Date of Award
Physics and Astronomy
Sean E. Shaheen
Anabaena, Atomic Force Microscopy, Cell Membrane Characterization, Mathematical Modeling, Photobioreactor, Tetraselmis
One growing field in alternative energy is biofuel production through microorganisms. This field of research includes hydrogen and biofuel production through the cultivation of algae. In this work, we have selected two different algae to study, Anabaena sp. cpcc 387 and Tetraselmis. Through mathematical modeling of Anabaena we investigated the complex multicellular relationships and colony stability when noise is introduced. We developed a mathematical model using a system of differential equations that simulates the population growth through optical density over time of Anabaena. When the model was compared to experimental data obtained through growing Anabaena in a photobioreactor, we found a strong linear correlation of 0.98 suggesting that the model reasonably simulates the lag, exponential and stationary phase. As a result, the model may be used to study the effects of varying different parameters in Anabaena's environment in order to predict what effect it will have on colony growth pattern and population.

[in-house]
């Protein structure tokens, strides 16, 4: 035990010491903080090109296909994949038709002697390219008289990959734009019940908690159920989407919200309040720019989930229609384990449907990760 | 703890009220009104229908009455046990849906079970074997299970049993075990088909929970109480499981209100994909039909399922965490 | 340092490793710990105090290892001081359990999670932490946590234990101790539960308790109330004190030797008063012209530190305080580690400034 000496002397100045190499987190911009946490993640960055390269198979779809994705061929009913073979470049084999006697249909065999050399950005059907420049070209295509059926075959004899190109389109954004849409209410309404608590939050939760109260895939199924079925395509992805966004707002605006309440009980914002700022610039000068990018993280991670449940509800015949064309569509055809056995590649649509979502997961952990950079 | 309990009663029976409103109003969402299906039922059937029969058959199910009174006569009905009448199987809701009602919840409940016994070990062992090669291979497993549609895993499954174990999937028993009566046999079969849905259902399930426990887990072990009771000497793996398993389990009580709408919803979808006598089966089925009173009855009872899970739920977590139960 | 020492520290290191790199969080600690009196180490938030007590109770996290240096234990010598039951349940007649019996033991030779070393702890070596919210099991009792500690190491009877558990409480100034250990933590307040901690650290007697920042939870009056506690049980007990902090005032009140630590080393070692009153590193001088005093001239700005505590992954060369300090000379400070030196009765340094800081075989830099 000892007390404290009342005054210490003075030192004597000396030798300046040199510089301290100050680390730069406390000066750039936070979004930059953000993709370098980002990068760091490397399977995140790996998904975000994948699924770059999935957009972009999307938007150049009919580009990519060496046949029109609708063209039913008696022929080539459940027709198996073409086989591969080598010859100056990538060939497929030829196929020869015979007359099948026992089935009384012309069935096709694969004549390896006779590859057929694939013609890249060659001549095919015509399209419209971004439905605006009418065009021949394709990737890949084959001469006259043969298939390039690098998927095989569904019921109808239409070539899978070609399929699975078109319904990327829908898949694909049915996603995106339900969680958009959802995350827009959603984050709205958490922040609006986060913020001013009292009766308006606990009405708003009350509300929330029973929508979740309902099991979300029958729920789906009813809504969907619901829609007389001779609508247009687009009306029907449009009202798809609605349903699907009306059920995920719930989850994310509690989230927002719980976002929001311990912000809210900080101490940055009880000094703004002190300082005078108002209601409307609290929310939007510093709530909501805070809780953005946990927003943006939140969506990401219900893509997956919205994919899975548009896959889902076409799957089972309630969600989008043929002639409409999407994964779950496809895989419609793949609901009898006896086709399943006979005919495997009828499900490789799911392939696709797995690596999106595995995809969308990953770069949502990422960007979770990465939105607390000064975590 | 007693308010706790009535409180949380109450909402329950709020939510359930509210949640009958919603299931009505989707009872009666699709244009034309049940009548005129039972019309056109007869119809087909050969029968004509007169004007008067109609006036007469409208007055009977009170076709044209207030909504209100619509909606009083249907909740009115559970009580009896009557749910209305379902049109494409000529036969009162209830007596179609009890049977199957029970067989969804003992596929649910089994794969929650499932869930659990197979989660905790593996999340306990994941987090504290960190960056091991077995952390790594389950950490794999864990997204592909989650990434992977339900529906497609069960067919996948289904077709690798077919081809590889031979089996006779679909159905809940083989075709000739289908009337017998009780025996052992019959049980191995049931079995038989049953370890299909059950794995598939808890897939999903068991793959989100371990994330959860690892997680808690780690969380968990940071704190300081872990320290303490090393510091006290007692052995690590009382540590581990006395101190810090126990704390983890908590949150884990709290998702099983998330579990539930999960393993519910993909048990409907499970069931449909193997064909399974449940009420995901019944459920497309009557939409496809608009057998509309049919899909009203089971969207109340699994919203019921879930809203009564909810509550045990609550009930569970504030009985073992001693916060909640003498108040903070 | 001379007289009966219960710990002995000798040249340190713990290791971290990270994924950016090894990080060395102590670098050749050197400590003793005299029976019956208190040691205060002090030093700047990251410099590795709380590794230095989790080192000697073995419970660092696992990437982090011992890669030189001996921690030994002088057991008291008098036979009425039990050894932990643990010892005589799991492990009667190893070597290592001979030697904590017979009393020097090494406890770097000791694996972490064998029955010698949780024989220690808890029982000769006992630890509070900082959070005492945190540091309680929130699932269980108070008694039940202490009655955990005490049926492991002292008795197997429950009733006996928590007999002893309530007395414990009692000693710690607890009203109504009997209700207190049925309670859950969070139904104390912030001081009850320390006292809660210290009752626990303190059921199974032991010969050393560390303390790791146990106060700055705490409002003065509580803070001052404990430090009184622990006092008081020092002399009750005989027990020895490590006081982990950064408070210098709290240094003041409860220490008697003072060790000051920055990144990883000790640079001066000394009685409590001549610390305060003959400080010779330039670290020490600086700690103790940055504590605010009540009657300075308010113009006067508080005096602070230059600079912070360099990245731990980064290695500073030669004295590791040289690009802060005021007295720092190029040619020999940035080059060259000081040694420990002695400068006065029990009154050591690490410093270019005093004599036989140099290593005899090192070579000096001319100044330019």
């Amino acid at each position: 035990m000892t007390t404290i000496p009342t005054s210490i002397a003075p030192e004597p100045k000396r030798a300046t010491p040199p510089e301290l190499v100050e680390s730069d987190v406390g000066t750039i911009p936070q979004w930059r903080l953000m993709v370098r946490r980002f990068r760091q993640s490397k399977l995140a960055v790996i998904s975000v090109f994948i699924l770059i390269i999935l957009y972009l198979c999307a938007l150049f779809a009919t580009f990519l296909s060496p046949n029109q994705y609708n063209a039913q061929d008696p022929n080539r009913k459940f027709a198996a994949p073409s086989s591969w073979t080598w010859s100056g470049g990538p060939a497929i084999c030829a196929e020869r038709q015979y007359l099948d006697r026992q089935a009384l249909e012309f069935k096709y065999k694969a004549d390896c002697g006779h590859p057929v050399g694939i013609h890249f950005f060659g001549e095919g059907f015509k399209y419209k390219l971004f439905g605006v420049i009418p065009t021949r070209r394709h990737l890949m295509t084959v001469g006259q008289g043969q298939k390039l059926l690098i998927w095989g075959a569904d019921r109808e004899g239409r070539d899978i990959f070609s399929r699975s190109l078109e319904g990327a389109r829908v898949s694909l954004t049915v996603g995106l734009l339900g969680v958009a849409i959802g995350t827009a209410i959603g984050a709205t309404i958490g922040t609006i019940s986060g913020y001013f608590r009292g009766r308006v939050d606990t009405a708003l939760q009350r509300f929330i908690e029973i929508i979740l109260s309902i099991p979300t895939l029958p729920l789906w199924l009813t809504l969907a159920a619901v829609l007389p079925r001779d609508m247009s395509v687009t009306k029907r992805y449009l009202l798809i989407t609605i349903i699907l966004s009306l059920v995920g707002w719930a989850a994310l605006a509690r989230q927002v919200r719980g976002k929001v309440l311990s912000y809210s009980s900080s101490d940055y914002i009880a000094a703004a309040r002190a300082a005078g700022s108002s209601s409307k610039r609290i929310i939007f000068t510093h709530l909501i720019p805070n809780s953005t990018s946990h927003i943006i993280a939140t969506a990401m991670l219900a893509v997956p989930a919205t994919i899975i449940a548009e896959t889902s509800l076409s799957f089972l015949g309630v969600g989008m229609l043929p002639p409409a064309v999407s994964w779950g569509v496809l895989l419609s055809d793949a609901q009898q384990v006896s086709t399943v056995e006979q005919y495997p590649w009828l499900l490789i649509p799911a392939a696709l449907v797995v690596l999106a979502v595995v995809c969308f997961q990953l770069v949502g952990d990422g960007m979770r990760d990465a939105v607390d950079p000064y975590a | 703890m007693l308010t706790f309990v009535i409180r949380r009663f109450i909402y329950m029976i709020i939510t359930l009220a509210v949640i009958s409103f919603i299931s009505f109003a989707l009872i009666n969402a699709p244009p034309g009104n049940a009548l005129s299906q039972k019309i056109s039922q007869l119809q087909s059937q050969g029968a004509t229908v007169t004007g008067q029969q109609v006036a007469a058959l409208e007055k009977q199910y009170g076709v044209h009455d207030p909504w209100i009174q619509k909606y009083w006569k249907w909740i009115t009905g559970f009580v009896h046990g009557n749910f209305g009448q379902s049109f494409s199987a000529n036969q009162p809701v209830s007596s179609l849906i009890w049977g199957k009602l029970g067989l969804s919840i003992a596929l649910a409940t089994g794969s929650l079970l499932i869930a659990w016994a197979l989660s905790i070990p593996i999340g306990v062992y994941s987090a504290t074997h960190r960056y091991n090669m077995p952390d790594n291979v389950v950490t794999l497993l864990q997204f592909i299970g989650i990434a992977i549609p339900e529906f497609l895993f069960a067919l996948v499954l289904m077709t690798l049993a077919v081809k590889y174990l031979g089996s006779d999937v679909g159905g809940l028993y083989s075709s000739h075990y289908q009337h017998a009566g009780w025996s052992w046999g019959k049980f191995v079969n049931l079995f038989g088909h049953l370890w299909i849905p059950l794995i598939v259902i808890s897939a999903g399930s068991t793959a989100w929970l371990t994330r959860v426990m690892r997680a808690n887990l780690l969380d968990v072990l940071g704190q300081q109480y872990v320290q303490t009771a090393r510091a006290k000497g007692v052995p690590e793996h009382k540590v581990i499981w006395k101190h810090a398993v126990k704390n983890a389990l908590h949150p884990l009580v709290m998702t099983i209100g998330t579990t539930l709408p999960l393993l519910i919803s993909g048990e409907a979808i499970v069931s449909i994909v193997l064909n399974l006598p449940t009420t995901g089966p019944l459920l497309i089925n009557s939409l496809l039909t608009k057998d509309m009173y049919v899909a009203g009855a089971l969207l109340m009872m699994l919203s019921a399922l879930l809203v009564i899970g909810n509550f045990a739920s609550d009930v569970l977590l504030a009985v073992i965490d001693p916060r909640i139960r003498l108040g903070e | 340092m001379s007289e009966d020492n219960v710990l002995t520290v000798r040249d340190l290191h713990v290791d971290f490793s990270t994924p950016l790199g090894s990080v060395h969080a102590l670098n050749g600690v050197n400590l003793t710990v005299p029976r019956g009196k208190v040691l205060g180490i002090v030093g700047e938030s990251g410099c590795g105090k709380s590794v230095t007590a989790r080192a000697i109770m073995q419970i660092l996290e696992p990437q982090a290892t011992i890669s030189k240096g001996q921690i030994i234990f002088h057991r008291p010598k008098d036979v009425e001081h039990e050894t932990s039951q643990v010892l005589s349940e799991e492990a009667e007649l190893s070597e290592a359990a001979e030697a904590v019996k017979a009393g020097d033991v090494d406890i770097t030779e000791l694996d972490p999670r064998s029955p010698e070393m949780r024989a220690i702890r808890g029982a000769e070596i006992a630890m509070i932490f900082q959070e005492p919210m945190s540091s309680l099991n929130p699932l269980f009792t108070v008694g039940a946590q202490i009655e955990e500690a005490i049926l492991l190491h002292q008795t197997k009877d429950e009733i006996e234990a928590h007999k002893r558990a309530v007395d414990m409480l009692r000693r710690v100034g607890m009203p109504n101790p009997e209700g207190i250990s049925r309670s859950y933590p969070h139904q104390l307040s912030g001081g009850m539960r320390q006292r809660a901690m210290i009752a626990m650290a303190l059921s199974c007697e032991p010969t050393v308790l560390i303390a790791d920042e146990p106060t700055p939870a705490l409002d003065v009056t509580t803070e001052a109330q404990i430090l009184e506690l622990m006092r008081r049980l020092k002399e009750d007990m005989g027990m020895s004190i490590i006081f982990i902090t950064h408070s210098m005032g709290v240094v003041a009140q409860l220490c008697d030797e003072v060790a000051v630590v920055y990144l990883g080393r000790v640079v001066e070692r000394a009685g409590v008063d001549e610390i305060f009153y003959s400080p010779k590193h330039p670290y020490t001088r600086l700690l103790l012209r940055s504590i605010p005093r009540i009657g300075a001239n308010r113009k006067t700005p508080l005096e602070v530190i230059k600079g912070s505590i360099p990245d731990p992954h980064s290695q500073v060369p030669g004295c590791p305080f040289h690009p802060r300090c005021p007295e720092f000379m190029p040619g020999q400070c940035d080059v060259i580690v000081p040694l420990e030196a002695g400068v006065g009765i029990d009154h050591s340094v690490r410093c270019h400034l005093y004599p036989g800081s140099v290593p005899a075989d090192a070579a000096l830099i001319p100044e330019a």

In conjunction with researchers at the National Renewable Energy Laboratory, we characterize Tetraselmis cells' membrane elasticity. Through use of an Atomic Force Microscope (AFM), varying forces were applied to the cell membrane that was used to find the modulus of elasticity to be 79.8 KPa ± 19.8 and 46.9 KPa ± 2.04 for two different
cells tested. Having found the modulus of two cells is the starting point for collecting more data on this strain and other strains along with various other pretreatments. This will allow for cross comparisons between cell membrane strength and give quantitative evidence for which strain and pretreatment yield the weakest cell membrane to allow to lipid extraction.
Nava, Antonio, "Modeling Of Growth Kinetics And Characterization Of Membrane Mechanics" (2012). Electronic Theses and Dissertations. 469.
Recieved from ProQuest